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I am currently working across these sectors

  • I am mapping of the current and historical industrial ecosystem as it transitions away from fossil fuels.  The current industrial, economic, and societal dependency on fossil fuels (oil, gas, and coal) is being examined.  The industrial footprint of manufacture and the geographical footprint of the complex value chain is examined.  The relationship between energy, minerals, technology, and economics is examined. The declining Energy Returned on Energy Invested (ERoEI) ratio for all energy systems is being examined.  Fossil fuel resource depletion and peak oil is being studied.  The purpose of this has been to understand when and how the current industrial system will deteriorate and phase out.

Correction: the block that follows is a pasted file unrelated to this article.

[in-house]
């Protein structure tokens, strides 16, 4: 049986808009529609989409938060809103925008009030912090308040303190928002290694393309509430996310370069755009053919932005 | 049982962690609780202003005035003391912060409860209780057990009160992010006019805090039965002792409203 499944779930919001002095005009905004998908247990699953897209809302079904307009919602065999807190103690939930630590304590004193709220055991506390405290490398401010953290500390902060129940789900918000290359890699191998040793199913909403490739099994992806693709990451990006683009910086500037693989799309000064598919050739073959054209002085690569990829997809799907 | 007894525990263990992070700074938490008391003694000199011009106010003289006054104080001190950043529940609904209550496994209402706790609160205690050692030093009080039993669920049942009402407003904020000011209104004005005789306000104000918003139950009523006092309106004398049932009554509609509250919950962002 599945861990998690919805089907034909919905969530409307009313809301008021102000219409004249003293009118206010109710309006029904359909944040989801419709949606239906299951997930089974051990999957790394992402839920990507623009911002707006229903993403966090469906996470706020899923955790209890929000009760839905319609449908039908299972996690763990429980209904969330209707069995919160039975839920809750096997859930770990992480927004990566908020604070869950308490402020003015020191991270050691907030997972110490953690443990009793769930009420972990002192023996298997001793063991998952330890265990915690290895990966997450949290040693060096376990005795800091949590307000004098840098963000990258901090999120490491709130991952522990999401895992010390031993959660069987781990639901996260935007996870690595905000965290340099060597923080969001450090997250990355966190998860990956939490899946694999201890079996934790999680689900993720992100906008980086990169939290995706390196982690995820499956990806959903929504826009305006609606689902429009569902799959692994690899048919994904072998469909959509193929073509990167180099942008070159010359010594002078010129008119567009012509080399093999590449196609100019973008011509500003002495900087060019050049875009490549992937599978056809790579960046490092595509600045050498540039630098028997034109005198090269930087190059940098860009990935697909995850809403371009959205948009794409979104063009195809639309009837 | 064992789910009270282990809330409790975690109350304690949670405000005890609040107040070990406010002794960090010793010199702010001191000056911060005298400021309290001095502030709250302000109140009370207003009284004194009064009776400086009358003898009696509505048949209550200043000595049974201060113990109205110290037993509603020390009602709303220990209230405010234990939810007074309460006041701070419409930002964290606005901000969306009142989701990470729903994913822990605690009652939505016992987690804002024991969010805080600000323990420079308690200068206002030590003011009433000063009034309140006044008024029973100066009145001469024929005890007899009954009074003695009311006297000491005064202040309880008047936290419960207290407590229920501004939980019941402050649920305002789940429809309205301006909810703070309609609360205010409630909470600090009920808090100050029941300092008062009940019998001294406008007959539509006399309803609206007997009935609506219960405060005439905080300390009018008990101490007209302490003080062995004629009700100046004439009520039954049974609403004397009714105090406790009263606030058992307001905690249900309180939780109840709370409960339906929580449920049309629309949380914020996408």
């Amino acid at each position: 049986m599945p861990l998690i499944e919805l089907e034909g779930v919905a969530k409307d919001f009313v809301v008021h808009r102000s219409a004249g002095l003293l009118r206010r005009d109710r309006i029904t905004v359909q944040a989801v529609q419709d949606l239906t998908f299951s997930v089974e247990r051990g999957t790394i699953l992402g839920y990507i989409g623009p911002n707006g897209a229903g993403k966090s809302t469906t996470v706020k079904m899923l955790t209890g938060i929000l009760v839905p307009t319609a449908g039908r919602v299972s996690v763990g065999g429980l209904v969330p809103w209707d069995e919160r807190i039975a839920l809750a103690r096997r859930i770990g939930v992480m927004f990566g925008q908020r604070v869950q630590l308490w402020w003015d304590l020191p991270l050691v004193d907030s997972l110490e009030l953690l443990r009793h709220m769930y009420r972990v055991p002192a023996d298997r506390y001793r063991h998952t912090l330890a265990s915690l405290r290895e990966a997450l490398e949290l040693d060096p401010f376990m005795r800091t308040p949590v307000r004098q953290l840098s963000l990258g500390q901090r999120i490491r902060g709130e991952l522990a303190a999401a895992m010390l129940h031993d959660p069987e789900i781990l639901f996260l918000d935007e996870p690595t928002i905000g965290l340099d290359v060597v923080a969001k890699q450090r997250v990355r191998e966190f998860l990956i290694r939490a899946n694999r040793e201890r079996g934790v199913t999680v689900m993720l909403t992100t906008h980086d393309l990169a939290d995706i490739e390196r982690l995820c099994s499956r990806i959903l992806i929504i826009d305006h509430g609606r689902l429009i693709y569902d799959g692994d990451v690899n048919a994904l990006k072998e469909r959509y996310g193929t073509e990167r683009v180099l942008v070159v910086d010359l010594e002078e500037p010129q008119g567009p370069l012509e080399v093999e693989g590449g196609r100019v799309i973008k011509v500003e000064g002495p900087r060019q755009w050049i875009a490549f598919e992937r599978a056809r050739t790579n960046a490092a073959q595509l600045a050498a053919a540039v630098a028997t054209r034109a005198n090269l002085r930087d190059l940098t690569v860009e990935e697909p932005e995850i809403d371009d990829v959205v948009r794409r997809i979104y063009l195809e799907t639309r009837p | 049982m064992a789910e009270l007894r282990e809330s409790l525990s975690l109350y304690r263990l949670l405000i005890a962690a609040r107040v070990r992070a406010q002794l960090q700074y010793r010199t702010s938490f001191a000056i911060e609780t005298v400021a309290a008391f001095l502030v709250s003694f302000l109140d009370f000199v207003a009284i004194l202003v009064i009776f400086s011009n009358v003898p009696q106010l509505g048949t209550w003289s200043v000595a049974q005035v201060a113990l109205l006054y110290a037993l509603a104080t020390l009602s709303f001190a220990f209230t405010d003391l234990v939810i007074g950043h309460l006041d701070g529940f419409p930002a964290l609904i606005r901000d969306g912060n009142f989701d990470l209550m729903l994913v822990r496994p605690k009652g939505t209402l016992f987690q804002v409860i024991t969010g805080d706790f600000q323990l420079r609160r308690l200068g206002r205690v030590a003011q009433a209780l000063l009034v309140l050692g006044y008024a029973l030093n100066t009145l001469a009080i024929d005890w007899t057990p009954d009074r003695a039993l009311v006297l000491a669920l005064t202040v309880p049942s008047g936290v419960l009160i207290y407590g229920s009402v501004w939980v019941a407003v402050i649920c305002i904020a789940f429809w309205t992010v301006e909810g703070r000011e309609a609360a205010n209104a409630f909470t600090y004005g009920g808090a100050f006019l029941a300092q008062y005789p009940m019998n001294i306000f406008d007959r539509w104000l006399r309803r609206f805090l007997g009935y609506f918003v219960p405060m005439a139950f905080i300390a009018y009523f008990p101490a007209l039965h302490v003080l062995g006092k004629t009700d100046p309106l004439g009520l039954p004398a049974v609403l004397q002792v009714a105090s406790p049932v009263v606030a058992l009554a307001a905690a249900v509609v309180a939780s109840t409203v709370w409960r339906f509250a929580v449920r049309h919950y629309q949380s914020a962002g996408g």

• Non-fossil fuel electrical power generation systems and alternative energy systems of all kinds are being examined and studied.  From an engineering perspective, the performance, logistics of operation, raw material construction requirements and possible evolution for all energy systems is being investigated.  This includes the Energy Returned on Energy Invested (ERoEI) ratio for all energy systems is being examined.   Systems include wind, solar, nuclear, hydroelectric, geothermal, CHP biomass heat to waste and unorthodox energy systems.  The purpose of this was to examine the feasibility of the planned Green Transition, which is the existing strategic plan to transition away from fossil fuels.  The current state of non-fossil fuel energy systems may not be strong enough to replace fossil fuels as we use them now.  The task to phase out fossil fuels is much larger than first thought.